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The Parson And The Bluestocking
The spinster thought she’d been proposed to; the young minister thought not. Their courtship and quarrel rocked devout New Haven
December 1961 | Volume 13, Issue 1
“What attentions?” asked MacWhorter. He vehemently denied that he had courted Delia Bacon. He would not have his friends think him such a fool, he told Forbes. There had been no sentiment on his side, “not a thimbleful.” He had lent himself to the affair only to help Delia save face. She had shown a preference for him. She had actually proposed to him. In the circumstances he had behaved exactly as he ought.
Alexander MacWhorter defies interpretation. There is really no explaining him. If Delia had proposed to him on one occasion, why did he not thank her for the offer and be off? And if, as he now told Roger Baldwin, the ex-governor of Connecticut, she proposed not once but five separate times, he must have been insatiable for punishment to have remained in Brattleboro for ten weeks, conspicuously devoting himself to her, while perfectly able to leave town. Baldwin, who had submitted to MacWhorter’s disclosures with reluctance, thought the fellow a rare fool and said as much.
The gossip in New Haven had by now, thanks to the misprized Robert Forbes and the Clapps, reached scurrilous proportions. Delia was totally compromised. Either she had been caught in a serious breach of decorum, or she was the victim of a shameless intrigue at the hands of that “clerical Lothario,” Alexander MacWhorter. The Bacon family began to buckle on the armor of righteousness, and Leonard Bacon raised his hatchet-head like a tomahawk for the scalp of the licentiate. The young man was guilty of slander, libel, and conduct unbecoming a clergyman and a gentleman and should therefore be declared unfit to preach.
It was not to be supposed that MacWhorter and his friends would accede to this solution to Delia’s vexations. He announced that he could produce evidence that Delia had been the active party throughout the whole affair and that if the Bacon family did not refrain from its persecutions, he would be forced to defend himself by making Delia’s correspondence public. Robert Forbes and his cousin, Jane Fitch, claimed to have seen it already. In that case, argued Leonard Bacon, an investigation was imperative. Either a man was fit to be a minister or he was not, and if MacWhorter was innocent of the conduct imputed to him by Delia and her friends he must prove it.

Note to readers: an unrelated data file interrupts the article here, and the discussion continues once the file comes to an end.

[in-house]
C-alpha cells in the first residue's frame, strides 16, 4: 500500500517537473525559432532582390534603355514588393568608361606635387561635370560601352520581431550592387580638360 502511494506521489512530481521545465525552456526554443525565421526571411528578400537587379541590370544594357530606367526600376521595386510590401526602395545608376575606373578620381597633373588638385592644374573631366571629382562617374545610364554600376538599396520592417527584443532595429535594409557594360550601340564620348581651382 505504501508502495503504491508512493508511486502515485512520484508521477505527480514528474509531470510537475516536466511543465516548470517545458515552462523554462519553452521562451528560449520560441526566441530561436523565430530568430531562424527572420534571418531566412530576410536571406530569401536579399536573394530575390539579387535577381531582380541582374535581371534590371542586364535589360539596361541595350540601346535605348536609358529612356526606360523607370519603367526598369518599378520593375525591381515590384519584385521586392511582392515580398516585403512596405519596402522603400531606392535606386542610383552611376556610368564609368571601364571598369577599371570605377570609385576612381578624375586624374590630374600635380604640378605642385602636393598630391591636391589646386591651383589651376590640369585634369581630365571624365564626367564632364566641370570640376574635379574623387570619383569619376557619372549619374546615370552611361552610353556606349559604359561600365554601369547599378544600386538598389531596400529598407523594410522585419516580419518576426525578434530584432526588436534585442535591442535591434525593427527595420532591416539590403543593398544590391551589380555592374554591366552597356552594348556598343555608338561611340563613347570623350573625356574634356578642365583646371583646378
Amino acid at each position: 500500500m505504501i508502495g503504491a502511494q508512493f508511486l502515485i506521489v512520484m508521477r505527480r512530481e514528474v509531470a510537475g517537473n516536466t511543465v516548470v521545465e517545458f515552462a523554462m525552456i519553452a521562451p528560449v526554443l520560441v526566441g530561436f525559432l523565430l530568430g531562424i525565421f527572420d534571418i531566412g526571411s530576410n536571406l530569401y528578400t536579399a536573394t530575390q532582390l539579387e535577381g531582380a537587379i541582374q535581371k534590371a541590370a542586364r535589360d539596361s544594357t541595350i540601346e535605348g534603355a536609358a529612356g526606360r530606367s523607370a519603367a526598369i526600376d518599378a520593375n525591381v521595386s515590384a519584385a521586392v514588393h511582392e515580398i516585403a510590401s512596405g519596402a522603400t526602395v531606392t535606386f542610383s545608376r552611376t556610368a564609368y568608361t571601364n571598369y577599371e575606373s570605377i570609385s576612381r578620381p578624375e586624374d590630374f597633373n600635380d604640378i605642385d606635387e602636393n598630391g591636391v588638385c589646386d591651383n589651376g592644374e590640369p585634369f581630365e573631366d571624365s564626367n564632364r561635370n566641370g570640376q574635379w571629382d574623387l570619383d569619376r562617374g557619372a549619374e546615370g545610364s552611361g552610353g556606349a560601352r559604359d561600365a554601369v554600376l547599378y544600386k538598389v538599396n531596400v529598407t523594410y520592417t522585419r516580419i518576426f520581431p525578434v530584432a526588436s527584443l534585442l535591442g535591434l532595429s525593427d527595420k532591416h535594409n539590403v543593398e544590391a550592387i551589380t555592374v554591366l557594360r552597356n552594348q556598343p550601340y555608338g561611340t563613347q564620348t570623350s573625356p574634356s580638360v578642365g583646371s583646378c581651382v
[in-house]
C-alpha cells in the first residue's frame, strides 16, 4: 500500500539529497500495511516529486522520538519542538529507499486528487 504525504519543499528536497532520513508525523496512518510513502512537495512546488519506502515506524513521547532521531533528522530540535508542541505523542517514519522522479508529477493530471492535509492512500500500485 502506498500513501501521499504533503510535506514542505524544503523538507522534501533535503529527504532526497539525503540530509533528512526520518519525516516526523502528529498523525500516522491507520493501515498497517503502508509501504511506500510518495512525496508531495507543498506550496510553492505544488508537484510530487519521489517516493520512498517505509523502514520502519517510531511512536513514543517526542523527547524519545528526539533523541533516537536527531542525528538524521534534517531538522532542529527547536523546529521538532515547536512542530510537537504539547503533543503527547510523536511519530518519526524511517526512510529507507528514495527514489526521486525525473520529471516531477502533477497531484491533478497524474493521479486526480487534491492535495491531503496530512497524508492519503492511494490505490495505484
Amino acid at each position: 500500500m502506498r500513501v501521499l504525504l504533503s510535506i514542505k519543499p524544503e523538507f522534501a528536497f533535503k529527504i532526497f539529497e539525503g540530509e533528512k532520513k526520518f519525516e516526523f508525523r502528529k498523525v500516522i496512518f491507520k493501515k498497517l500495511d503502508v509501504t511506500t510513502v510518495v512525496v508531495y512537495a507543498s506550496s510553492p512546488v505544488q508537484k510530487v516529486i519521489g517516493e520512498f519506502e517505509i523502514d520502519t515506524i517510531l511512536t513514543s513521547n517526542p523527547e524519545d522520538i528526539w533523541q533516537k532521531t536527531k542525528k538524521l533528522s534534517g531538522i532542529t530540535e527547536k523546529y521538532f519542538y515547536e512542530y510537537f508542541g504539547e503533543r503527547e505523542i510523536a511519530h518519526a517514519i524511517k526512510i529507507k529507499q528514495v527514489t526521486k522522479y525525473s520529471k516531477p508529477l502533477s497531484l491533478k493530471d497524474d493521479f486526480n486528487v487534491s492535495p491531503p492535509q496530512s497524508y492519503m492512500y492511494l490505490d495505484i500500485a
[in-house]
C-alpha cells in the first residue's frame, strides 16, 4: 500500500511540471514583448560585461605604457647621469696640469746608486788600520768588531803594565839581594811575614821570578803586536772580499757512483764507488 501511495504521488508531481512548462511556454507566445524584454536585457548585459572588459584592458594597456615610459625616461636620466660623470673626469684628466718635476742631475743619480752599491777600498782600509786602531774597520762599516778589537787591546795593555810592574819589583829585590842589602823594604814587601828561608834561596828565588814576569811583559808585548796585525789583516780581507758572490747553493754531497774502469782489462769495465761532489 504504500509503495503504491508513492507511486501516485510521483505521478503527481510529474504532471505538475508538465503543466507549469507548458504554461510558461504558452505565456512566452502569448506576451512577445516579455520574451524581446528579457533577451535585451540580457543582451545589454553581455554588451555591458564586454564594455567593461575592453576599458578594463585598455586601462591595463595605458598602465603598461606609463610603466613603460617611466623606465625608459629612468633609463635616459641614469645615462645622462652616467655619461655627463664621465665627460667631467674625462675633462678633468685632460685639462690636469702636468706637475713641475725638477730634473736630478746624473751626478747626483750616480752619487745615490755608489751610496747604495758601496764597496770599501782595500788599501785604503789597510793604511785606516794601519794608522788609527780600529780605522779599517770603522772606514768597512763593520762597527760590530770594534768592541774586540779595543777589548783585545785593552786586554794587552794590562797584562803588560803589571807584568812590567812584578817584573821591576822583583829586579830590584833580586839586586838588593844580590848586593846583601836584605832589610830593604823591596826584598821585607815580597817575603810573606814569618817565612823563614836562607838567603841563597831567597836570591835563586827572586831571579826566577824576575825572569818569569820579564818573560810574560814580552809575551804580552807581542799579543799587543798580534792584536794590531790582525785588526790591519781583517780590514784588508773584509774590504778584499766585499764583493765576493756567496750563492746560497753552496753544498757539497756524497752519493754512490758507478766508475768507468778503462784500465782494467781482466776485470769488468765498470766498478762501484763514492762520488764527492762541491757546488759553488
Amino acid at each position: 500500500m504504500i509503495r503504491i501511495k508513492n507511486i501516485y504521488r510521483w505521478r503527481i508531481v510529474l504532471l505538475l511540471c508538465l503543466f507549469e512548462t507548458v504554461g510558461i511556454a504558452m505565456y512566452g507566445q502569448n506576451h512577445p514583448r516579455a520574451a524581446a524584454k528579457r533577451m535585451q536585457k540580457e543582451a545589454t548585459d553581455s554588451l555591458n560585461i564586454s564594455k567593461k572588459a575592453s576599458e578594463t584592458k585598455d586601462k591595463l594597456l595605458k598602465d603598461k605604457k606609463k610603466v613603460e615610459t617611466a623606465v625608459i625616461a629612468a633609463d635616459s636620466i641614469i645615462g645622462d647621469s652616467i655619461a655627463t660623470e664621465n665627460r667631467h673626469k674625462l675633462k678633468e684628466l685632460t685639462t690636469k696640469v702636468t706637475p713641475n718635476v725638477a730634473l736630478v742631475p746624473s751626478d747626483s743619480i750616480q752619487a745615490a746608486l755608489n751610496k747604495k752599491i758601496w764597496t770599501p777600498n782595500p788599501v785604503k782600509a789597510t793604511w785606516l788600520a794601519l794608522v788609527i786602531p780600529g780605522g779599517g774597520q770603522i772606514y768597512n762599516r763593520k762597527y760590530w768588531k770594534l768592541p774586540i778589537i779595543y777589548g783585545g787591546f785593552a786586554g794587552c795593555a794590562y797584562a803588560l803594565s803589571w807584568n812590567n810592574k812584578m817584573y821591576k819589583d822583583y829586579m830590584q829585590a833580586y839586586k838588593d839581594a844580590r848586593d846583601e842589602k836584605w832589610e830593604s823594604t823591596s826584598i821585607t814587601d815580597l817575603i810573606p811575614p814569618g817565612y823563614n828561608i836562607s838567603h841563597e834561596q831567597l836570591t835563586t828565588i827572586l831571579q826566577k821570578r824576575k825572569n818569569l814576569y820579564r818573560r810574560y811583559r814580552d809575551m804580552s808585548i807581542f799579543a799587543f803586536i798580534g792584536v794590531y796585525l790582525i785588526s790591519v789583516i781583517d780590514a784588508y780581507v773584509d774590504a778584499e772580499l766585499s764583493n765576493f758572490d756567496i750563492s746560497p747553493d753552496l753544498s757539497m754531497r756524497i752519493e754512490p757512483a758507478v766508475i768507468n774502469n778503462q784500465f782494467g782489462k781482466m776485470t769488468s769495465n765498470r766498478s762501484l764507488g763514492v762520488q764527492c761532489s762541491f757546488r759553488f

No, said MacWhorter and his partisans. The licentiate would prove nothing. Let the Bacons prove their case.
Delia at first had hoped to close the chapter in the classic manner with the burning of letters and the remission of gifts. When she failed to receive her letters and learned that they had fallen into the hands of Forbes, Clapp, and such girls as the satirical Henrietta Blake and the despised Forbes’ cousin, malicious little Jane Fitch, she rose to a falcon’s fury that momentarily shook even MacWhorter’s leaden poise. Her ultimatum to him announced that she had seen the whites of his eyes and was prepared to shoot.
You certainly cannot but be aware … that the representations which are generally made here with regard to my relations to you are wholly and basely untrue. … You know that my regard for you was one which such a devotion as yours could hardly fail to inspire in a heart not wholly insensible to kindness. Need I remind you of that devotion? … The whole vocabulary of poetic feeling has been exhausted to convey it to me; not in writing indeed for you have been quite careful not to commit yourself in this way. … You have read my letters to your friends. Did you read them all? Were there no suppressed passages? Did you tell them of the circumstances that originated them? Did you tell them of those professions of impassioned sentiment without which they would not have been written? Did you tell them that I had distinctly declined the honor to which I am represented as having aspired? … Representations, the most humiliating to me, the most degrading that were ever fastened on a woman of reputation are referred to you as their author. … You have made it necessary for me to make statements on this subject in my own defense. … I had once some influence here and weakened and wasted as it has been, such as it is I will use it to the utmost. You may read [this letter] to as many of your acquaintances as you please. I do not wish for any answer … All I ask of you is to send me my letters .
The beleaguered MacWhorter received this letter at the house of Nathaniel Taylor, where he was staying. When his reply to it was returned to him unopened he glimpsed an alarming threat to his career. The Bacons were implacable, and if Nathaniel Taylor should take their part impeachment was virtually certain. In desperation he threw himself on the mercy of Mrs. Taylor and her daughter, Mrs. Noah Porter. He must have had stupendous powers of persuasion. In spite of their long friendship with the Bacons, which included Delia, and notwithstanding their undisguised disapproval of MacWhorter’s protracted sojourn in Brattleboro, his protestations of innocence won them over. They promised to warn him of any impending crisis, by crisis meaning the moment when the business should come to the attention of his friend and patron, Dr. Taylor.
The crisis came that afternoon in the interval between tea and dinner, and gallantly MacWhorter met it, shielded by the crinolines of the Taylor ladies.